), of Cyzicum, lived about B. C. 241, and was a disciple of the Milesian Philiscus, who himself had been a disciple of Isocrates.
He was a voluminous writer, principally of history, but very scanty materials have reached us, to form any judgment of his merits.
The various authors, however, that quote him seem, with rare exceptions, to place great reliance on his accuracy and judgment.
He is very largely referred to by Diogenes Laertius, and by Athenaeus, and by several of the early Christian writers, as well as by others.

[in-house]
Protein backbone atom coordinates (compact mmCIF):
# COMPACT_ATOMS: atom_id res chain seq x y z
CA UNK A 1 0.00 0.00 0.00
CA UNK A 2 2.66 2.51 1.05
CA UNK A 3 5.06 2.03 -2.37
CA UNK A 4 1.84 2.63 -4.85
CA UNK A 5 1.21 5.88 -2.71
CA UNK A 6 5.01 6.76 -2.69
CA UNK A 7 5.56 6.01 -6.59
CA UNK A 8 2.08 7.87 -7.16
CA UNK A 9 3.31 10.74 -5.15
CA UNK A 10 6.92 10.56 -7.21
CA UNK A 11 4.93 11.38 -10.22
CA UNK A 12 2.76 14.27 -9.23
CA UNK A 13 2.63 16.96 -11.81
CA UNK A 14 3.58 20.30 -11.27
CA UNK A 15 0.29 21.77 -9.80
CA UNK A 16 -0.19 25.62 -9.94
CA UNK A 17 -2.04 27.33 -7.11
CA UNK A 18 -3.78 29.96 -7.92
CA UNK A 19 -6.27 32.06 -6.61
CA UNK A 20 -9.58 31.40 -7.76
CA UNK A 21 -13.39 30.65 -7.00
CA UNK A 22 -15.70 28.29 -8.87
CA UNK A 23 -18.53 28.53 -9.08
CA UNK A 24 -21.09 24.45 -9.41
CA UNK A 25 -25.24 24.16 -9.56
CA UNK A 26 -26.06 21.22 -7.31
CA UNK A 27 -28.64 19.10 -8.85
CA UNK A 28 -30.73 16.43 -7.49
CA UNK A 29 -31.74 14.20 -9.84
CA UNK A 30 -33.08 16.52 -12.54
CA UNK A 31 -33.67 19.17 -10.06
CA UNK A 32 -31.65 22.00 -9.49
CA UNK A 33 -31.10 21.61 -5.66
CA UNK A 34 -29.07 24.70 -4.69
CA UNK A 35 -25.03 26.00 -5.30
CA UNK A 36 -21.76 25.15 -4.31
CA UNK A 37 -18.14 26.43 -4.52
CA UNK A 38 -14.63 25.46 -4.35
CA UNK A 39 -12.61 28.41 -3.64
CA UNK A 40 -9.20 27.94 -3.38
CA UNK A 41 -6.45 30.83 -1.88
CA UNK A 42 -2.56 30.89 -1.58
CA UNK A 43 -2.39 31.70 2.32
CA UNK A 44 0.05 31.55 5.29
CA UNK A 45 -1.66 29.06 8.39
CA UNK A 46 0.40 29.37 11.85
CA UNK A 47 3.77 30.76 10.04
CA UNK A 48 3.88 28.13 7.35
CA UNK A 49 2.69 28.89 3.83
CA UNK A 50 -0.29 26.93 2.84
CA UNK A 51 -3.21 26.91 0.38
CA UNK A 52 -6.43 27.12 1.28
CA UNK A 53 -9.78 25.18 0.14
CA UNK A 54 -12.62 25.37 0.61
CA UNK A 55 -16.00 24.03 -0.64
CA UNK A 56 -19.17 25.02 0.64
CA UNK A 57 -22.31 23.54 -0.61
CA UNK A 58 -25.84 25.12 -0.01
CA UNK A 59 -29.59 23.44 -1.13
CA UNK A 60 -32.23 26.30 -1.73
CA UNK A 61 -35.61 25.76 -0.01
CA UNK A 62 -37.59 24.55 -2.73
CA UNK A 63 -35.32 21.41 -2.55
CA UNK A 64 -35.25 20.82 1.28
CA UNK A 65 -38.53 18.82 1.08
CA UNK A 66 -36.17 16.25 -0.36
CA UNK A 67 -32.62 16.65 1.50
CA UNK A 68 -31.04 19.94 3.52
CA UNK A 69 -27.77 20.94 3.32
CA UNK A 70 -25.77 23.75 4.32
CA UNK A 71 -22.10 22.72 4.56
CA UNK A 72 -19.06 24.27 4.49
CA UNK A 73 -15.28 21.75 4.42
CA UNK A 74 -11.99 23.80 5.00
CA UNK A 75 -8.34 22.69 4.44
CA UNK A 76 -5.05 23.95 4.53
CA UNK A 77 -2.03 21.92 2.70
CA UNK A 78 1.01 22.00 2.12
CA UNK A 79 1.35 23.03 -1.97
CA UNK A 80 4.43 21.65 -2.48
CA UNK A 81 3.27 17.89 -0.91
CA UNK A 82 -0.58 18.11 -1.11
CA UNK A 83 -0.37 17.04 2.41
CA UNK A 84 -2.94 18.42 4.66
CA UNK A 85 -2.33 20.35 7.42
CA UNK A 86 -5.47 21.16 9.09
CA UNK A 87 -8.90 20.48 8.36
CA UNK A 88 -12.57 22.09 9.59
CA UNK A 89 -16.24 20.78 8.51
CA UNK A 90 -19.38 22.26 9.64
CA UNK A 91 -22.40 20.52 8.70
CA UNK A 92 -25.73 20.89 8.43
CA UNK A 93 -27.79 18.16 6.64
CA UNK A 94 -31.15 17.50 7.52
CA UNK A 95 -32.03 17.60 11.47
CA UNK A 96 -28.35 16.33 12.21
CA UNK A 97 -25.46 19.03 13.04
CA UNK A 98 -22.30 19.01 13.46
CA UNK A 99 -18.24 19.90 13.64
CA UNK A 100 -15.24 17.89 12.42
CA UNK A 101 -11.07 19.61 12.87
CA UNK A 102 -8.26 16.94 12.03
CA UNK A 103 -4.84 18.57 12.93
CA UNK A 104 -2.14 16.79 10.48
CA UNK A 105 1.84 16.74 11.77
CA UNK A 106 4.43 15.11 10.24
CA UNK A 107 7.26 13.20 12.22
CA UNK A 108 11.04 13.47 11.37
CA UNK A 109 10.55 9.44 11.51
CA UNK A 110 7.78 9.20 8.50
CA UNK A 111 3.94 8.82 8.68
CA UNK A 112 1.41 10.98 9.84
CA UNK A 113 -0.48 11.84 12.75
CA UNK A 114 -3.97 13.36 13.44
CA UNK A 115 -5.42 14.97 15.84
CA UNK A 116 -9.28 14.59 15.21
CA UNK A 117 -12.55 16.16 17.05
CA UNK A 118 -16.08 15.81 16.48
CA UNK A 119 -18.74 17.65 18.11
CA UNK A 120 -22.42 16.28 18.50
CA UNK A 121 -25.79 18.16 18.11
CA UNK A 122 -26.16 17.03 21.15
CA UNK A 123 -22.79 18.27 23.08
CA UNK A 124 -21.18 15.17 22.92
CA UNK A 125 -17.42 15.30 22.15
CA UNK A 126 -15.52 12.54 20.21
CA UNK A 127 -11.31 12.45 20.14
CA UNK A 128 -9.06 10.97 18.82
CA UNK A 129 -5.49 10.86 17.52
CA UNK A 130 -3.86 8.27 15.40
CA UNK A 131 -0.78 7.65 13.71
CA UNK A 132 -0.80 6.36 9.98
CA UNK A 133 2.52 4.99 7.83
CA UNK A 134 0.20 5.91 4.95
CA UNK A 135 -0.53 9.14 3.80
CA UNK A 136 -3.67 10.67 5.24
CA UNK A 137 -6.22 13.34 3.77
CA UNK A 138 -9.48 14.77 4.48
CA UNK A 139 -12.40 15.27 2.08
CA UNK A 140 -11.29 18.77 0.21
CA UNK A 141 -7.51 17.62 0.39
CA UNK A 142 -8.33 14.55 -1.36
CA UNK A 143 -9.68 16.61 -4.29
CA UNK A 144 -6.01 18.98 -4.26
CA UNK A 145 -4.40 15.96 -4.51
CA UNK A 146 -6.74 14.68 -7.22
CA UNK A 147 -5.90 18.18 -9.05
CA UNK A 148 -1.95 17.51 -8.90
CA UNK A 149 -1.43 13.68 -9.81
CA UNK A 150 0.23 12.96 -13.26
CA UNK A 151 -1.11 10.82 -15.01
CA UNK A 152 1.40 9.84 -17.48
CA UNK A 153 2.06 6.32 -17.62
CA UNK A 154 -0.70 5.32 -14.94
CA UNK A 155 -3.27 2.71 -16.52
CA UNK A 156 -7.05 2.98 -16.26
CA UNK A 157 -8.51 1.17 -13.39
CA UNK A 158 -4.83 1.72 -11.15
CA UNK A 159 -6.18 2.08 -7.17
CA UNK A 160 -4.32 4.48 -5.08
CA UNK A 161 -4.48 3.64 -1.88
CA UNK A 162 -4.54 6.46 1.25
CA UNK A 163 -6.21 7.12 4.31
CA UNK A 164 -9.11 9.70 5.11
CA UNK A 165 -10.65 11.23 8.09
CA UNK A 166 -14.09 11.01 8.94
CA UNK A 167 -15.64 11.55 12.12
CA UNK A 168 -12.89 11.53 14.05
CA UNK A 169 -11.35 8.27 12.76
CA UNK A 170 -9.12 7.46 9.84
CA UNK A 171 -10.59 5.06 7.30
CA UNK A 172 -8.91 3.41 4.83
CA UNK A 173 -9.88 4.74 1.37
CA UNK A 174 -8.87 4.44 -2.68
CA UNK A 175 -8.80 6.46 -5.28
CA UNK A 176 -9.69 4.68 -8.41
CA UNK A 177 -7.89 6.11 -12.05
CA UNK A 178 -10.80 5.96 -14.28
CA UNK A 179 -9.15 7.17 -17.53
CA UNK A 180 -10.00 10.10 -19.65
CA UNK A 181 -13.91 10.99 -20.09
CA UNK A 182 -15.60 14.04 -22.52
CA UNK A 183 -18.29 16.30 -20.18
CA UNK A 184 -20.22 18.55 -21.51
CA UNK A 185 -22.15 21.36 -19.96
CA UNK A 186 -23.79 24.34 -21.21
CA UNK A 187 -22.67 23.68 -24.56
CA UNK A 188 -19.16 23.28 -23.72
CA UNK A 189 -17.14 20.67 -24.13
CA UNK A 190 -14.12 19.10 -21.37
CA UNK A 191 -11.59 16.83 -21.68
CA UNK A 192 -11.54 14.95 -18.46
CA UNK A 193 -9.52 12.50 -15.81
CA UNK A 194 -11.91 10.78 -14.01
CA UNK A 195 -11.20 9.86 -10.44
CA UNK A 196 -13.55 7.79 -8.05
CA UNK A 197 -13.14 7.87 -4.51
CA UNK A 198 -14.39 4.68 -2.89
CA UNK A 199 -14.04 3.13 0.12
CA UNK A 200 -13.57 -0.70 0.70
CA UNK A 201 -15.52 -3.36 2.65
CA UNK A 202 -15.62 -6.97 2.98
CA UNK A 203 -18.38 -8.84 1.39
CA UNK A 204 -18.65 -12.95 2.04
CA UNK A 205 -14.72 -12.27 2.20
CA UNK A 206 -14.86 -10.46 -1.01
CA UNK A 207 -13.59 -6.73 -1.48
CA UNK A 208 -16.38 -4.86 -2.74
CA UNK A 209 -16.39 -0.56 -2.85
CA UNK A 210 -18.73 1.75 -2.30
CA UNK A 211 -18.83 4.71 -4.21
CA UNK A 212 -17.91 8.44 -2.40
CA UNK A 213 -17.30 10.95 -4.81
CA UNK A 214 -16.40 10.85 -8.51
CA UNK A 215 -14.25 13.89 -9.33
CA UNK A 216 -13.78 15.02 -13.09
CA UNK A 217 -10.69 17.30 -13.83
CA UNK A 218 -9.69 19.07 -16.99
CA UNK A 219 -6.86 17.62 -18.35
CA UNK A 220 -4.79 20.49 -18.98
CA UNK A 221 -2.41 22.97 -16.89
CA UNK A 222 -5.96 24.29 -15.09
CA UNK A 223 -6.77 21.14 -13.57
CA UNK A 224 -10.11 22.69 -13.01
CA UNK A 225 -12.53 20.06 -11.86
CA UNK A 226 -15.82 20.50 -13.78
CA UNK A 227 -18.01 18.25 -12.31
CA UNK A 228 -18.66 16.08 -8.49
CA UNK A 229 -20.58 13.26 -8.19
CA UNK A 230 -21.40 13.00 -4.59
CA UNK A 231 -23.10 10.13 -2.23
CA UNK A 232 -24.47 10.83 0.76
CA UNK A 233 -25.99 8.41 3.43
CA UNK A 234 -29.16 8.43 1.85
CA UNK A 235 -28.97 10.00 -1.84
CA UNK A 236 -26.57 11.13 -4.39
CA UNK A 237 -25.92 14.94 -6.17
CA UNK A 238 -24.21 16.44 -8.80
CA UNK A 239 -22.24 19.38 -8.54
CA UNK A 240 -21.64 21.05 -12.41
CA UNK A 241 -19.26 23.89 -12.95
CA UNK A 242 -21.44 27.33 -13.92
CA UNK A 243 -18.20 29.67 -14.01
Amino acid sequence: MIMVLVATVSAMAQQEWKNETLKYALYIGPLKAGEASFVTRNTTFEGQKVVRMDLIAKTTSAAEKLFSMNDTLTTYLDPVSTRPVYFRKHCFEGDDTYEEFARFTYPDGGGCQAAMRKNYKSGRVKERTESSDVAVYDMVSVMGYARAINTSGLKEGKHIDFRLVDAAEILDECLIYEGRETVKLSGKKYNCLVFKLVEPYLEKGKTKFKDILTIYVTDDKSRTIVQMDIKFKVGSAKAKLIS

Vossius (de Hist. Graec.
cap. xv.) refers to several of them, but by far the most complete list is that given by Clinton (F. H.
vol. iii. p. 509).
He gives as the writings of Neanthes:--
1. Memoirs of king Attalus. 2. Helienica. 3. Lives of illustrious men. 4. Pythagorica. 5. Τὰ κατὰ πόλιν μυθικά. 6. On Purification. 7. Annals.
He probably also wrote an account of Cyzicum. as we may infer from a passage in Strabo (p. 45).
Harles (Fabric. Bibl. Graec.
vol. ii. p. 311, vol. vi. p. 134) attributes to him a work περὶ κακοζηλίας ῥητορικῆς
, as well as many panegyrical orations.
Vossius, Clinton, Harles, ll. cc.;
Westermann, Gesch. der Griech. Beredt.